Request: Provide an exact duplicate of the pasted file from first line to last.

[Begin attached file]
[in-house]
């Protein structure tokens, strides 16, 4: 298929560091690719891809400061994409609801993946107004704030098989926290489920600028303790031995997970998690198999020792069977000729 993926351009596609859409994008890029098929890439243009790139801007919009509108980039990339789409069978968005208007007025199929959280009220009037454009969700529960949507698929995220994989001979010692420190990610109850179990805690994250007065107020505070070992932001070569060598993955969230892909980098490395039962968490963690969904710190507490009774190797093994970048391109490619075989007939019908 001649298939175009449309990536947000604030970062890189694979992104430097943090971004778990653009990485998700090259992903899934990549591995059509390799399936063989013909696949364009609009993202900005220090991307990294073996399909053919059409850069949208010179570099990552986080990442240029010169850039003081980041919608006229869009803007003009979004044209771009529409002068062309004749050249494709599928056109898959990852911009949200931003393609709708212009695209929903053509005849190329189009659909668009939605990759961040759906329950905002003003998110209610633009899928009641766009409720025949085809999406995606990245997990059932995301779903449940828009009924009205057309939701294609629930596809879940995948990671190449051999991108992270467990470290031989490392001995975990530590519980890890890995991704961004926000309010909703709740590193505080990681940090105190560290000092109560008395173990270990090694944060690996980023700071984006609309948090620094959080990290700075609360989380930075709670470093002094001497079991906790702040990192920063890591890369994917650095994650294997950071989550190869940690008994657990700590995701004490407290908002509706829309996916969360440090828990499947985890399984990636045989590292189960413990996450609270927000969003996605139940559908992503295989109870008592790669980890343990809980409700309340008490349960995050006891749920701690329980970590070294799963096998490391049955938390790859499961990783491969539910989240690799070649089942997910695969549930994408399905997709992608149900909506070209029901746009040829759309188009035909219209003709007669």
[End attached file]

[in-house]
């Protein structure tokens, strides 16, 4: 298929560091690719891809400061994409609801993946107004704030098989926290489920600028303790031995997970998690198999020792069977000729 993926351009596609859409994008890029098929890439243009790139801007919009509108980039990339789409069978968005208007007025199929959280009220009037454009969700529960949507698929995220994989001979010692420190990610109850179990805690994250007065107020505070070992932001070569060598993955969230892909980098490395039962968490963690969904710190507490009774190797093994970048391109490619075989007939019908 001649298939175009449309990536947000604030970062890189694979992104430097943090971004778990653009990485998700090259992903899934990549591995059509390799399936063989013909696949364009609009993202900005220090991307990294073996399909053919059409850069949208010179570099990552986080990442240029010169850039003081980041919608006229869009803007003009979004044209771009529409002068062309004749050249494709599928056109898959990852911009949200931003393609709708212009695209929903053509005849190329189009659909668009939605990759961040759906329950905002003003998110209610633009899928009641766009409720025949085809999406995606990245997990059932995301779903449940828009009924009205057309939701294609629930596809879940995948990671190449051999991108992270467990470290031989490392001995975990530590519980890890890995991704961004926000309010909703709740590193505080990681940090105190560290000092109560008395173990270990090694944060690996980023700071984006609309948090620094959080990290700075609360989380930075709670470093002094001497079991906790702040990192920063890591890369994917650095994650294997950071989550190869940690008994657990700590995701004490407290908002509706829309996916969360440090828990499947985890399984990636045989590292189960413990996450609270927000969003996605139940559908992503295989109870008592790669980890343990809980409700309340008490349960995050006891749920701690329980970590070294799963096998490391049955938390790859499961990783491969539910989240690799070649089942997910695969549930994408399905997709992608149900909506070209029901746009040829759309188009035909219209003709007669």